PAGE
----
By Teresa Welsh |
Yes, there are takers and makers—although the divide is not between those who do and do not pay income taxes at any given point in time. Medicare and Social Security, for instance, mean that most retirees are net recipients of federal spending—but many surely would have opted for other nongovernmental arrangements if they were not forced into those government programs. Many hardworking people temporarily have a negative tax rate because of the earned income credit early in their careers, and moderate income families were largely taken off the tax rolls thanks to the child tax credit—and those kids eventually grow up.
So Romney made a mistake correlating the maker/taker divide with income-tax-paying status. But there is a very large and pernicious "Taker Class" that does pose a serious threat to Americans of all income levels who spend their lives creating real value. Consider the vast "green energy" industry that exists only thanks to lavish government subsidies. Or our tax code, which is an embarrassing mess of special interest giveaways. Or the outsize lobbying power of the big banks, who are bigger and more influential than ever.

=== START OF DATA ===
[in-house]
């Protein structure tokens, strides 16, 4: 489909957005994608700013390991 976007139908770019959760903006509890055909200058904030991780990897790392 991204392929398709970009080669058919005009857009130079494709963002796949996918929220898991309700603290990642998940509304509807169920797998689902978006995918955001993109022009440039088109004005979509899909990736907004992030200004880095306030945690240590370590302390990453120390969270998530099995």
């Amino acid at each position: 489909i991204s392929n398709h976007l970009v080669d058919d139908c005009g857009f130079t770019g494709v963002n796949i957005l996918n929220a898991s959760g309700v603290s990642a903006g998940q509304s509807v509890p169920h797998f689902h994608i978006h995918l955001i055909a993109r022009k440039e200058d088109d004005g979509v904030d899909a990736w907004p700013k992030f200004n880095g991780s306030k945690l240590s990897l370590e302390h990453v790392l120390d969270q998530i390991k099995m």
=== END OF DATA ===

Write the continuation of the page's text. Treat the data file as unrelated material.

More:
Takers are playing the Washington crony game, looking not to create value but to use the coercive power of government to rig the rules to give themselves special favors or to kneecap competitors. It's gotten so bad that you can't get away from political news by switching to the financial channels. Washington has such an outsized impact on everything that it's hard for most businesses to focus on creating value.
President Barack Obama promised to end this type of corruption, but in practice it's worse than ever. Probably because the bigger government is, the more incentive there is to focus on lobbying instead of creating value for customers. And that's a real shame.
About Phil Kerpen President of American Commitment
Daniel Mitchell Fellow at the Cato Institute
Daniel S. Hamermesh Professor of Economics at the University of Texas at Austin and Royal Holloway University of London